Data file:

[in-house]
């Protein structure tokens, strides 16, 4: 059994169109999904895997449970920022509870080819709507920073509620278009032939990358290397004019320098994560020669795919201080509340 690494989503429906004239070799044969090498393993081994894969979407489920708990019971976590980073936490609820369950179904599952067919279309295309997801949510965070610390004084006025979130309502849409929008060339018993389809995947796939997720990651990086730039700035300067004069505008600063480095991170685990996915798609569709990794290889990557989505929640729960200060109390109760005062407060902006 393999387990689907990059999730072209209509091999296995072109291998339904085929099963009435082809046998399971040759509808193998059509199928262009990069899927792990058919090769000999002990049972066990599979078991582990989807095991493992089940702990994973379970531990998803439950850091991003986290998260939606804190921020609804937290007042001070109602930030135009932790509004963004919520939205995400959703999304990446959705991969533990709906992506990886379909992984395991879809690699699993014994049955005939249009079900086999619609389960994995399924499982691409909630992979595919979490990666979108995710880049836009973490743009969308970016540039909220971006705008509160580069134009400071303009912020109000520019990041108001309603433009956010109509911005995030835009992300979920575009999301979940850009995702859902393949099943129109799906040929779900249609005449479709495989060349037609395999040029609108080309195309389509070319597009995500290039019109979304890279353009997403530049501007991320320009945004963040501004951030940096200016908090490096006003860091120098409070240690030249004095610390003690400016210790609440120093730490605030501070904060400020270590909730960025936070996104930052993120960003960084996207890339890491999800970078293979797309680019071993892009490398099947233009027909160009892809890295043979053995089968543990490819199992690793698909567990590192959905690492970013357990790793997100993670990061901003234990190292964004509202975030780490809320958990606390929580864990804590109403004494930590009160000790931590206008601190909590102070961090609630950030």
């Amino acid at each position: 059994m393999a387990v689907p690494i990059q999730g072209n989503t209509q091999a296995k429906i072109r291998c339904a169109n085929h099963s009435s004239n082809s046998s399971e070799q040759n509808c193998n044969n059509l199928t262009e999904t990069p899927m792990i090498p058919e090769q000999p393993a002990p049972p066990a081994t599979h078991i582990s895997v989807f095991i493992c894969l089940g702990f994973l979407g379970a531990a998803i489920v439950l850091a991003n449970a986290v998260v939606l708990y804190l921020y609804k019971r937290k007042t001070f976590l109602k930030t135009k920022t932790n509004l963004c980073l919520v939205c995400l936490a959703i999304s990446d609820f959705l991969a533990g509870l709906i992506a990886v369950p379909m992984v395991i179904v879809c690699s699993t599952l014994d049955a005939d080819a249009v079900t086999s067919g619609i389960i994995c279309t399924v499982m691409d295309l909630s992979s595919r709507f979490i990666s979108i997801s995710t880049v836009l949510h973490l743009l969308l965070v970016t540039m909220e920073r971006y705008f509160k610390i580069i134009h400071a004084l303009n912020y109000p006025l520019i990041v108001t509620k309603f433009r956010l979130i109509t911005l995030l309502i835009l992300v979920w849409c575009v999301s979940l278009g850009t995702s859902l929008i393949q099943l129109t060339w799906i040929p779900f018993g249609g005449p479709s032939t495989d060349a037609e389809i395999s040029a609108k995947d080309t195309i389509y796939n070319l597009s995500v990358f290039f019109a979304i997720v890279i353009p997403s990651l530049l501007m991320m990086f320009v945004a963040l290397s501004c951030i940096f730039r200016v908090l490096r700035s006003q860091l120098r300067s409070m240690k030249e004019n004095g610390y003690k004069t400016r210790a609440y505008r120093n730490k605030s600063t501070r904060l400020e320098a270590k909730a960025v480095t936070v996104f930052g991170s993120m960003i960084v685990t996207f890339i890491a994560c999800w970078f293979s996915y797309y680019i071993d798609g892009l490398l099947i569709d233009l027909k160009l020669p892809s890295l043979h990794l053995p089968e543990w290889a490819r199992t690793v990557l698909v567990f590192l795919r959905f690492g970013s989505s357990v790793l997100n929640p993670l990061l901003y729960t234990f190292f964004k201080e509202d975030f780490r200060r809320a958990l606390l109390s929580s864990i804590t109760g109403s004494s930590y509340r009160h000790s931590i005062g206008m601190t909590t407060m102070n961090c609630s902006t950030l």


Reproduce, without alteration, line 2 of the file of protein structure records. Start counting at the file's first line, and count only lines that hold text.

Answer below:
């Protein structure tokens, strides 16, 4: 059994169109999904895997449970920022509870080819709507920073509620278009032939990358290397004019320098994560020669795919201080509340 690494989503429906004239070799044969090498393993081994894969979407489920708990019971976590980073936490609820369950179904599952067919279309295309997801949510965070610390004084006025979130309502849409929008060339018993389809995947796939997720990651990086730039700035300067004069505008600063480095991170685990996915798609569709990794290889990557989505929640729960200060109390109760005062407060902006 393999387990689907990059999730072209209509091999296995072109291998339904085929099963009435082809046998399971040759509808193998059509199928262009990069899927792990058919090769000999002990049972066990599979078991582990989807095991493992089940702990994973379970531990998803439950850091991003986290998260939606804190921020609804937290007042001070109602930030135009932790509004963004919520939205995400959703999304990446959705991969533990709906992506990886379909992984395991879809690699699993014994049955005939249009079900086999619609389960994995399924499982691409909630992979595919979490990666979108995710880049836009973490743009969308970016540039909220971006705008509160580069134009400071303009912020109000520019990041108001309603433009956010109509911005995030835009992300979920575009999301979940850009995702859902393949099943129109799906040929779900249609005449479709495989060349037609395999040029609108080309195309389509070319597009995500290039019109979304890279353009997403530049501007991320320009945004963040501004951030940096200016908090490096006003860091120098409070240690030249004095610390003690400016210790609440120093730490605030501070904060400020270590909730960025936070996104930052993120960003960084996207890339890491999800970078293979797309680019071993892009490398099947233009027909160009892809890295043979053995089968543990490819199992690793698909567990590192959905690492970013357990790793997100993670990061901003234990190292964004509202975030780490809320958990606390929580864990804590109403004494930590009160000790931590206008601190909590102070961090609630950030």